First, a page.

I’m Just Saying – Contractor 101
Like bad pick-up lines … you remember instant classics like: “Did it hurt when you fell for me?” and “Let’s rearrange the alphabet and put U next to I” … there are some phrases to avoid while selecting a contractor for any home repair project. Dave Wallin, Operations Manager of Lake Stevens based Snohomish Valley Roofing, Inc. advises, “A little homework early on will save you a lot of headaches.” Now that is a pick-up line I can believe in! Some common contractor red flags are:
I Don’t Give Out My Previous Customers Information
Any qualified craftsman will be proud to offer references and will have then readily available upon request, and satisfied customers are usually very willing to act as a reference. Call to interview contractors by phone and ask for references of a project similar to what you are planning. Visit the project and speak with the homeowner. What was their experience? Was it completed on time and on budget? What has been their level of satisfaction with any additional follow up or maintenance? Based on your findings, schedule 3 or 4 contractors for an onsite evaluation and estimate.
I Can Bid That Over The Phone
No two projects are the same, and experienced contractors will insist on visiting the site to assess, measure and properly bid the project. This is a good time to review required credentials such as: a current contractor’s license, valid insurance and bond with the Washington State Department of Licensing. It is important to note that, if injury or damage were to happen on a jobsite with an unlicensed and uninsured contractor, the homeowner is responsible. Is the company in good standing with the Better Business Bureau? Find out at bbb.org. Do they know what your local city or county codes are and will they be responsible for obtaining any necessary permits? “Avoid any contractor who asks you to put the permit in your name or skips the process altogether.” says Wallin. The Master Builders Association of Washington (mba-ks.com) implores homeowners to gather at least 3 written estimates and evaluate what is the most fair, not necessarily the lowest cost, option.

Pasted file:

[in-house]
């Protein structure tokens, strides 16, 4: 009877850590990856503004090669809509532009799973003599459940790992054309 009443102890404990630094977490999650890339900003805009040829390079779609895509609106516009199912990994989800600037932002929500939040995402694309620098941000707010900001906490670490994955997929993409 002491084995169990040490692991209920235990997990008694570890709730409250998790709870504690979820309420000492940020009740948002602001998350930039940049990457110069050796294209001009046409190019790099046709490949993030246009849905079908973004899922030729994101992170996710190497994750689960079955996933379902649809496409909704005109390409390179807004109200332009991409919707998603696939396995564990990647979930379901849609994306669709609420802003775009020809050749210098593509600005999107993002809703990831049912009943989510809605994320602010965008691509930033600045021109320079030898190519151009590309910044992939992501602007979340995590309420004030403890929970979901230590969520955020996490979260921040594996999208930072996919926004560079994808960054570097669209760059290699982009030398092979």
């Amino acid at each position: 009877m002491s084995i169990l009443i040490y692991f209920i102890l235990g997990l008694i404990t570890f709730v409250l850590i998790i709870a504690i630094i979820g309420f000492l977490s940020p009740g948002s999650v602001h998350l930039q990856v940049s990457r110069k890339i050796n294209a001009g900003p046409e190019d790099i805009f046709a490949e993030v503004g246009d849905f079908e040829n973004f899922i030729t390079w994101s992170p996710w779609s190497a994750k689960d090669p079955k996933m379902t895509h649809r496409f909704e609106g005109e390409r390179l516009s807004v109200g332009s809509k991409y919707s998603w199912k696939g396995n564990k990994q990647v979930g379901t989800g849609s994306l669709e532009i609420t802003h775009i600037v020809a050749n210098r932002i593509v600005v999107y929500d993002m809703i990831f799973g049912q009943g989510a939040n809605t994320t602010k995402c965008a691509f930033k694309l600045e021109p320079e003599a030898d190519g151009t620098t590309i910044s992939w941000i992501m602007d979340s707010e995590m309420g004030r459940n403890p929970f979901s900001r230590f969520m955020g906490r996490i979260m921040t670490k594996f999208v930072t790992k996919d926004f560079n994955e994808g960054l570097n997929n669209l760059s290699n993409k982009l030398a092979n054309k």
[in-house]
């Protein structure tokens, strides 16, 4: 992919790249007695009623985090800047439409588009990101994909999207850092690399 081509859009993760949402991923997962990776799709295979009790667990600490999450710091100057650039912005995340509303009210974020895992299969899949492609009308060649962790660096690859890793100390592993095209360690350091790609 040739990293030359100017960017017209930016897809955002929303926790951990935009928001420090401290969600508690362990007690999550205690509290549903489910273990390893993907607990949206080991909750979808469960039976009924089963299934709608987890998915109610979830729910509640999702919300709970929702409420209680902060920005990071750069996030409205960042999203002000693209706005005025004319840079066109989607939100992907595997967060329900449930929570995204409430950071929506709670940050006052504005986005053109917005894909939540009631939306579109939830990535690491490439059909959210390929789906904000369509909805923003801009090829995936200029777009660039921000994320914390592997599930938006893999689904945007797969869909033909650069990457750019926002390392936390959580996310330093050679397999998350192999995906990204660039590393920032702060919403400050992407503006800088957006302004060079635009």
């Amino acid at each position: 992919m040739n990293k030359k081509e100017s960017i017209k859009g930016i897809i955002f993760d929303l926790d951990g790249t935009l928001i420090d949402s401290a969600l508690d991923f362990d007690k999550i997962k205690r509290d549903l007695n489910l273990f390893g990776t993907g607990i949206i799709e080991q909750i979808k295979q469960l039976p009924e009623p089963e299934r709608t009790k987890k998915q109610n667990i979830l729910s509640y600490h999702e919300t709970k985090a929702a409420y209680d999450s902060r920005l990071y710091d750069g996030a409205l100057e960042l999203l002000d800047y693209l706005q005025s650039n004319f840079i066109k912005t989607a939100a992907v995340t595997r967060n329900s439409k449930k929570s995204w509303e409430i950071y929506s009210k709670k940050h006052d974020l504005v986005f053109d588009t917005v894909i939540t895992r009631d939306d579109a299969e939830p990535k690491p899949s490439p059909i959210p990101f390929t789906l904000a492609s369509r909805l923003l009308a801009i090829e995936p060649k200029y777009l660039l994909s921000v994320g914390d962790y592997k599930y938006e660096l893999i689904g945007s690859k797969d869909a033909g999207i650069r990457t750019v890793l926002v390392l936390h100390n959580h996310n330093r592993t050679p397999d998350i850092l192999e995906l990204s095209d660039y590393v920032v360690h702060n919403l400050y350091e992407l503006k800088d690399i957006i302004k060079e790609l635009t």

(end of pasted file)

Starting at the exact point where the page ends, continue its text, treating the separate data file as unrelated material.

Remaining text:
I Work Off Of A Handshake
No one should enter into an agreement without a signed contract detailing the project scope, costs and materials. The contract should also detail financial information such as payment terms and schedule, if your project is long term. Beware of any contractor asking for money up front or for you to buy your own materials, as that may indicate that the contractor is not in a stable financial situation. Most contractors require payment upon completion of the project and many accept Visa and Mastercard.
This Offer Expires Today
Don’t walk; run away! A qualified contractor knows at what cost he or she can complete the project including their profit margin. The costs for equipment, materials and labor are steady, if not constant, and the cost of the project should remain consistent for a defined period of time (usually 60-90 days). Do not allow yourself to be pressured into signing a contract earlier than when you are ready. Your contractor should respect your decision to move forward based on your timeline and needs, not theirs.
I Will Be In Your Area For One Day
Well, then, you won’t be working on my project! Certainly there are competent contractors elsewhere, but I prefer and urge you to hire locally. Some contractors will offer a small discounts due to lower delivery costs and, if there is the need for follow up maintenance, being local will serve you well. LakeStevens and GraniteFalls are ripe with certified craftsmen and the Chamber of Commerce websites are valuable resources when reviewing construction services.
Here is to NO MORE bad pick-up lines – anytime, anywhere!